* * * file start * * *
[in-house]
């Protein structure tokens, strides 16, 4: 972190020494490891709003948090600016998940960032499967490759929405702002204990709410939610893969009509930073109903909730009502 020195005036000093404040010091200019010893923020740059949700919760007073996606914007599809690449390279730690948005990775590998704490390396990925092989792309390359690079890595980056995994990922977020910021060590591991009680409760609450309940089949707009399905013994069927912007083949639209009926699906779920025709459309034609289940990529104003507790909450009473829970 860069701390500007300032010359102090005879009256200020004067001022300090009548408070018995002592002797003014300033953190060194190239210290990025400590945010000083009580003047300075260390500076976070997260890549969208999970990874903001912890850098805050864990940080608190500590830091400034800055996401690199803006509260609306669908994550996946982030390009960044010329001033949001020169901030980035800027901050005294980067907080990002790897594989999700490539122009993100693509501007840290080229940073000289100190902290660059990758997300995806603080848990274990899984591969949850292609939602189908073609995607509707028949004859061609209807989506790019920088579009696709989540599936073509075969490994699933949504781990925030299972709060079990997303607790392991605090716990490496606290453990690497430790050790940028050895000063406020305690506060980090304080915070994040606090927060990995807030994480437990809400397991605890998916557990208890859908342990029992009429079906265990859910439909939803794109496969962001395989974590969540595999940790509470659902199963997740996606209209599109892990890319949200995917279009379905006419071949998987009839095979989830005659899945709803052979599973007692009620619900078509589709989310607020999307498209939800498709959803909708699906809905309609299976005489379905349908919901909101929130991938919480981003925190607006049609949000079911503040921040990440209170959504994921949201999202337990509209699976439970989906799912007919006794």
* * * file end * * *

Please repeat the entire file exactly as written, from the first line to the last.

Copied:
[in-house]
């Protein structure tokens, strides 16, 4: 972190020494490891709003948090600016998940960032499967490759929405702002204990709410939610893969009509930073109903909730009502 020195005036000093404040010091200019010893923020740059949700919760007073996606914007599809690449390279730690948005990775590998704490390396990925092989792309390359690079890595980056995994990922977020910021060590591991009680409760609450309940089949707009399905013994069927912007083949639209009926699906779920025709459309034609289940990529104003507790909450009473829970 860069701390500007300032010359102090005879009256200020004067001022300090009548408070018995002592002797003014300033953190060194190239210290990025400590945010000083009580003047300075260390500076976070997260890549969208999970990874903001912890850098805050864990940080608190500590830091400034800055996401690199803006509260609306669908994550996946982030390009960044010329001033949001020169901030980035800027901050005294980067907080990002790897594989999700490539122009993100693509501007840290080229940073000289100190902290660059990758997300995806603080848990274990899984591969949850292609939602189908073609995607509707028949004859061609209807989506790019920088579009696709989540599936073509075969490994699933949504781990925030299972709060079990997303607790392991605090716990490496606290453990690497430790050790940028050895000063406020305690506060980090304080915070994040606090927060990995807030994480437990809400397991605890998916557990208890859908342990029992009429079906265990859910439909939803794109496969962001395989974590969540595999940790509470659902199963997740996606209209599109892990890319949200995917279009379905006419071949998987009839095979989830005659899945709803052979599973007692009620619900078509589709989310607020999307498209939800498709959803909708699906809905309609299976005489379905349908919901909101929130991938919480981003925190607006049609949000079911503040921040990440209170959504994921949201999202337990509209699976439970989906799912007919006794």